Ostomy Myths Debunked: Revealing the Reality of Living with an Ostomy

February 21,2020 |

An ostomy is a life-saving procedure that allows your body to utilize a waste bypass system created by a stoma when natural systems aren’t working properly. Ostomies are often performed only when necessary such as in the case of birth defects, cancer, inflammatory bowel disease, diverticulitis, incontinence, and a few other medical conditions.1 However, when people hear the word ostomy, they start thinking of a long list of drawbacks. People who hear the word ostomy associate it with major life changes that will drastically decrease their quality of life. This isn’t the case. With an ostomy, you’re getting a chance to live and while it might be a little inconvenient at first, it’s not nearly as bad as people think. To help you better understand what life with an ostomy is like, it’s helpful to look at a few common ostomy myths and debunk them once and for all.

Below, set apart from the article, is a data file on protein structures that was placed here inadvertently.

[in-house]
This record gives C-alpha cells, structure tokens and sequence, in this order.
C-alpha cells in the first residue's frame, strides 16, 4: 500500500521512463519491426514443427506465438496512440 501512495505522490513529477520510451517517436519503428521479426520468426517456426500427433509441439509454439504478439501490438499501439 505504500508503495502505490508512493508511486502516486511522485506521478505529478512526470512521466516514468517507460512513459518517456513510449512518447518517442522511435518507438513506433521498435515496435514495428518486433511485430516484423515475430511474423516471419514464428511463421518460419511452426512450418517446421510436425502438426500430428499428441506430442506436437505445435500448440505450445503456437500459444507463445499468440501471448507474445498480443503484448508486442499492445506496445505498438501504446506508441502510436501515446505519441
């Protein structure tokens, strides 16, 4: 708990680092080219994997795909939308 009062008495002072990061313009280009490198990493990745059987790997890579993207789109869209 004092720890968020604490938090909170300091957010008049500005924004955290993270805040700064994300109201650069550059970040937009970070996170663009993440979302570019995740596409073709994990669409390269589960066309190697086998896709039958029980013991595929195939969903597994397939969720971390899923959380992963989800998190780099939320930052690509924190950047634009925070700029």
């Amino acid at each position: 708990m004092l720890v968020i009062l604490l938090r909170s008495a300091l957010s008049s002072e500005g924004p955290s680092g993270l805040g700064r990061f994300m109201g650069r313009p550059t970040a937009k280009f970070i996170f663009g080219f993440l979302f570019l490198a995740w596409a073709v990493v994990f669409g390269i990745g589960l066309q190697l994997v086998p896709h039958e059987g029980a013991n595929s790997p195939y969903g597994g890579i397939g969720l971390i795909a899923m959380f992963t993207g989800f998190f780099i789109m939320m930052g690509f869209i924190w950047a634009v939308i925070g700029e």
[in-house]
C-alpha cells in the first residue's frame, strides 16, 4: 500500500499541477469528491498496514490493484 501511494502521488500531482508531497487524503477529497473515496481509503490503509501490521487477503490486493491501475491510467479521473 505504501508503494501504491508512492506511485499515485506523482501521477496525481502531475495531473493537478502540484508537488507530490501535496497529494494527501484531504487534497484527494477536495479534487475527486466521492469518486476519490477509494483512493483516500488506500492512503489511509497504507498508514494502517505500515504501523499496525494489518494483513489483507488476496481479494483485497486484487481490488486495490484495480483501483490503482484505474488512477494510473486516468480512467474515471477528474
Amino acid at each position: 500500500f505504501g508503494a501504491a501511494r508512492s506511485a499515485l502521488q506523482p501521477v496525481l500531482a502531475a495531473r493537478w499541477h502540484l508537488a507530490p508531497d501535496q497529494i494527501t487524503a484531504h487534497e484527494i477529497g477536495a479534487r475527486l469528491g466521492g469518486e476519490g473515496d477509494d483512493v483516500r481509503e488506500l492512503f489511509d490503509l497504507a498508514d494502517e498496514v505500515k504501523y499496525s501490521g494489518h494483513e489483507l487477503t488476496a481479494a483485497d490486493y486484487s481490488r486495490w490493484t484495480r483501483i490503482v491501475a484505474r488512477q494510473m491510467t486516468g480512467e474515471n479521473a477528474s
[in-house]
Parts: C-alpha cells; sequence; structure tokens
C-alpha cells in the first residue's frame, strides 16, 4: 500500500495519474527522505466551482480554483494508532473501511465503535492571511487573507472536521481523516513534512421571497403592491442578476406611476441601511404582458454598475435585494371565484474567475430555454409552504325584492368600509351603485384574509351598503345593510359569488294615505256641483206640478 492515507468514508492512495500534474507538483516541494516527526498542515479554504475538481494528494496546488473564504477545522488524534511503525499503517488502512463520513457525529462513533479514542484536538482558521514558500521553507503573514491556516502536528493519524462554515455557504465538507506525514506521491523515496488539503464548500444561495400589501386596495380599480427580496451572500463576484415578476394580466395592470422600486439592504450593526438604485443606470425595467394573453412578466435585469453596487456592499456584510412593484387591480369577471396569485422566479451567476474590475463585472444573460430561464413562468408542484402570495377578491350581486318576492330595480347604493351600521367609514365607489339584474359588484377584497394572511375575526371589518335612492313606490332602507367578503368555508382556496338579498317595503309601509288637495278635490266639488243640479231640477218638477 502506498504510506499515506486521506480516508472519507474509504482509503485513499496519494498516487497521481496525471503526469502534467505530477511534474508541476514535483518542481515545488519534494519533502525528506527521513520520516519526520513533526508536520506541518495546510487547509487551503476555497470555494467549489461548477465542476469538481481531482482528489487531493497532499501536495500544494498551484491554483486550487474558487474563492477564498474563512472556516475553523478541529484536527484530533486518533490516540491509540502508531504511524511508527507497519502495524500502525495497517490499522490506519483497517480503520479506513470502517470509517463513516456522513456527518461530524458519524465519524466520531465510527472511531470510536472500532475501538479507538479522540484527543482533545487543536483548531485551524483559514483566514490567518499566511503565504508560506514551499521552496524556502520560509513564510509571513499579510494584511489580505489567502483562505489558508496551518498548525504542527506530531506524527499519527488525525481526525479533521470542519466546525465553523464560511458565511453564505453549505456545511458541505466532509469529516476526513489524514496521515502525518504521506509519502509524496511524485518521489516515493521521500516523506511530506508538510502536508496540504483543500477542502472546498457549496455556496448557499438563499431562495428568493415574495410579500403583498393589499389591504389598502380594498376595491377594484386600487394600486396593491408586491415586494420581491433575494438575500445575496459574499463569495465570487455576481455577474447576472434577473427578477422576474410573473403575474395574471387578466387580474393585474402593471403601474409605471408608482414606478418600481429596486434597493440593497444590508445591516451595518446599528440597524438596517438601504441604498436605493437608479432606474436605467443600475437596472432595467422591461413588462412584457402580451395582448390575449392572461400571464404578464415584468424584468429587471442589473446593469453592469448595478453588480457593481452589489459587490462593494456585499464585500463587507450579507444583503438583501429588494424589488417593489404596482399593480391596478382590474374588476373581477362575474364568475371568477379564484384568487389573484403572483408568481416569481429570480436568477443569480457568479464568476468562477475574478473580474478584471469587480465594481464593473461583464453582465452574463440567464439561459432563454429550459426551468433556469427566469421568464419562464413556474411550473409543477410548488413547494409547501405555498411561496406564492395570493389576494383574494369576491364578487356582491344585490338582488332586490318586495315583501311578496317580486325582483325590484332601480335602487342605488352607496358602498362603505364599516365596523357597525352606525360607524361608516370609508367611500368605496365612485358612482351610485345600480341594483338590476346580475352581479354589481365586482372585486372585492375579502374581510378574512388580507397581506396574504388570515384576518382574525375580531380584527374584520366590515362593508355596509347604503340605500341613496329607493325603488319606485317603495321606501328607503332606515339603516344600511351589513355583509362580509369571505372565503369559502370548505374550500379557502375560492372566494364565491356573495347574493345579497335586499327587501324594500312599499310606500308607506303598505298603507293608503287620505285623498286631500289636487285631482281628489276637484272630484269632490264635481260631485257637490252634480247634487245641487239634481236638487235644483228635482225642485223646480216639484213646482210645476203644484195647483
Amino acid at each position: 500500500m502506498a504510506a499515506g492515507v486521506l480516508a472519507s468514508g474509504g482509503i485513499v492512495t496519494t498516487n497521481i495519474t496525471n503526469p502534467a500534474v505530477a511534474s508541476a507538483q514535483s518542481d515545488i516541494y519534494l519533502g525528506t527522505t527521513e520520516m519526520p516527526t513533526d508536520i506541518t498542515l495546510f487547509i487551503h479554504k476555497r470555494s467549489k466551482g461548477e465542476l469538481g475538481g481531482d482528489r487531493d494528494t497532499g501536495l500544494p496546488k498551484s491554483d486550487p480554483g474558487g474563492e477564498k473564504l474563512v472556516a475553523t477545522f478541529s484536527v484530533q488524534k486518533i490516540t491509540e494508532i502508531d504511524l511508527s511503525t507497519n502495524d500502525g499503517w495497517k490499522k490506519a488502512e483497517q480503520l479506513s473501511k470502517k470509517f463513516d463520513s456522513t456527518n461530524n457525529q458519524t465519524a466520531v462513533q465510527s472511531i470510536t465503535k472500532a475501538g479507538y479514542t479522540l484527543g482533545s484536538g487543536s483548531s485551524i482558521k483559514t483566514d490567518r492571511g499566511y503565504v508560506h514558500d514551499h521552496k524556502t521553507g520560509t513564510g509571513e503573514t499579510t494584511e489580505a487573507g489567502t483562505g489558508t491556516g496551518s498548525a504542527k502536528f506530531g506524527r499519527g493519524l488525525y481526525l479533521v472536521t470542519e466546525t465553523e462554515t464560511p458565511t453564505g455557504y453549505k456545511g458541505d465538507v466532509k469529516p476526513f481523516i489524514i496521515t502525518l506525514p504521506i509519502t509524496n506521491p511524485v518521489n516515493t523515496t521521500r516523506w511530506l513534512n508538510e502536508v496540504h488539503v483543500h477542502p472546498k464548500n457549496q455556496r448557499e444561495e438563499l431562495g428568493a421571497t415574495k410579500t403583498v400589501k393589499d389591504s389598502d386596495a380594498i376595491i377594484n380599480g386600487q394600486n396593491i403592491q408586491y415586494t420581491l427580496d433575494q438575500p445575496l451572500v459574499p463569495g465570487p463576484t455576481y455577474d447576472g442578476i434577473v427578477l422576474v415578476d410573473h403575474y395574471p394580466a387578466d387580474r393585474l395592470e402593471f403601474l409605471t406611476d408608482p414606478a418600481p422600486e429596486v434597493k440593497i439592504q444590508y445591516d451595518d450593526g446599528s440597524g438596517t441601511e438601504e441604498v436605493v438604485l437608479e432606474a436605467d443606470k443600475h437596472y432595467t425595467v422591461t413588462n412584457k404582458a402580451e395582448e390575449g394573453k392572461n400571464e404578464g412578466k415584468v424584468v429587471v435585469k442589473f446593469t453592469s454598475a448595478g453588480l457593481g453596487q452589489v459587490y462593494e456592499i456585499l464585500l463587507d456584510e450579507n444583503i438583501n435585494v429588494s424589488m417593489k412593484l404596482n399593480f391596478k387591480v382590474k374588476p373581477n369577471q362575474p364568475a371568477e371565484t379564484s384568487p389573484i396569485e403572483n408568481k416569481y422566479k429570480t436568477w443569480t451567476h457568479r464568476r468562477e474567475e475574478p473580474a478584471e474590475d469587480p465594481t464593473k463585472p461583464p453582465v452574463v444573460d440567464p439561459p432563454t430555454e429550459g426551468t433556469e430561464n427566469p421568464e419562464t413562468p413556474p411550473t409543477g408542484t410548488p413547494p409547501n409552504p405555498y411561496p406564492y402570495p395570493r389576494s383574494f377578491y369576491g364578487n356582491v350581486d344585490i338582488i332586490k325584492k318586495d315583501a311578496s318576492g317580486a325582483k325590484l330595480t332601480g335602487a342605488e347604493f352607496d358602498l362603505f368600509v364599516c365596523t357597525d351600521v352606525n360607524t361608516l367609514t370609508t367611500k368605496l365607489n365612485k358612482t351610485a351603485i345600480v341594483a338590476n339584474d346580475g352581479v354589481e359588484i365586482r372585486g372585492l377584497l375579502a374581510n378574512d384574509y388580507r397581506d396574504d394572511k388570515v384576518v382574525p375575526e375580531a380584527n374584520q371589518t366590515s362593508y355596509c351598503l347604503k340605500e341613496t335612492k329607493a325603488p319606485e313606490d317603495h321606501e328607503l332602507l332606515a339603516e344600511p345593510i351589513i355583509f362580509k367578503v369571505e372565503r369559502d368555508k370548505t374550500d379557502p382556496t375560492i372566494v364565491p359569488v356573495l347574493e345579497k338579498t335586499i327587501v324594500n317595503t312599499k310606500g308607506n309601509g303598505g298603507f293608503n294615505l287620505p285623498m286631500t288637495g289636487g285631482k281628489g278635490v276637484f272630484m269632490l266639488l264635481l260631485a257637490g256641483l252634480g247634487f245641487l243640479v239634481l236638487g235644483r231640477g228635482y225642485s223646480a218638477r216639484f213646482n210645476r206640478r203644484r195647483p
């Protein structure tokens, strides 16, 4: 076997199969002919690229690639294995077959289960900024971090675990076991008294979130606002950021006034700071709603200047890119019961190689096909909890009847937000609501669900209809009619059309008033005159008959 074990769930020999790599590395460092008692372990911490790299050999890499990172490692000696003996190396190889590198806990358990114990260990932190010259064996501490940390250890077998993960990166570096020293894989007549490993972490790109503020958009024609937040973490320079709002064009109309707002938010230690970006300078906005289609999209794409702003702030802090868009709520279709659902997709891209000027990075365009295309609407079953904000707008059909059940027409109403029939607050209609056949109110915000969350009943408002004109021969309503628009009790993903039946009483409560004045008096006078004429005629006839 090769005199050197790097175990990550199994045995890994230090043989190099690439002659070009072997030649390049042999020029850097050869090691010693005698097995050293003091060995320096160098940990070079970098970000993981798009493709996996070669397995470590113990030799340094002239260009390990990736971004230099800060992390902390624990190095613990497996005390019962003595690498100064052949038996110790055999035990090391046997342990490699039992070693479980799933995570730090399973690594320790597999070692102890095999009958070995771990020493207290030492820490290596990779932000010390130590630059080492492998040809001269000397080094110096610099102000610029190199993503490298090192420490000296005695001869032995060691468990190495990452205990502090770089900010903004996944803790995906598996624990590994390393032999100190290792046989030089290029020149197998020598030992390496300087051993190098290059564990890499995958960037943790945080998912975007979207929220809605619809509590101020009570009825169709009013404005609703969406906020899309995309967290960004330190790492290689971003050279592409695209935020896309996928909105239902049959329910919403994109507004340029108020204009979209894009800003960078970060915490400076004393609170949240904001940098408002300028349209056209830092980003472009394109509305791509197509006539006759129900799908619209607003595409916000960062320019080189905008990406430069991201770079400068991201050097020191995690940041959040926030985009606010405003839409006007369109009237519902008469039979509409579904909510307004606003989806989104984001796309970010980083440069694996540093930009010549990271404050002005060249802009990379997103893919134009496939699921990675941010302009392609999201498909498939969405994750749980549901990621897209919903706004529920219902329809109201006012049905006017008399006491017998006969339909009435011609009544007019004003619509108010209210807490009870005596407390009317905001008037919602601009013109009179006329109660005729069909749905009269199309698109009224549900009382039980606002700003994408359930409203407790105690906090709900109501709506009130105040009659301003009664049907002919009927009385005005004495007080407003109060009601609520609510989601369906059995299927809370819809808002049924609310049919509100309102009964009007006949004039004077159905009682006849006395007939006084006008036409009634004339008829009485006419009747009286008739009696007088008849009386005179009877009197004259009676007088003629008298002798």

1. People Can Tell You Have an Ostomy

    One of the most concerning ostomy myths is that everyone you meet can tell that you have an ostomy. This is far from true. In fact, it’s exactly the opposite. No one will be able to tell that you have an ostomy unless you decide to tell them. Ostomy systems are extremely discreet and come in a variety of options that allow you to conceal them under whatever type of clothing you choose to wear.2 There are also a number of different sizes of ostomy pouches that allow you to be even more discreet when you need to be.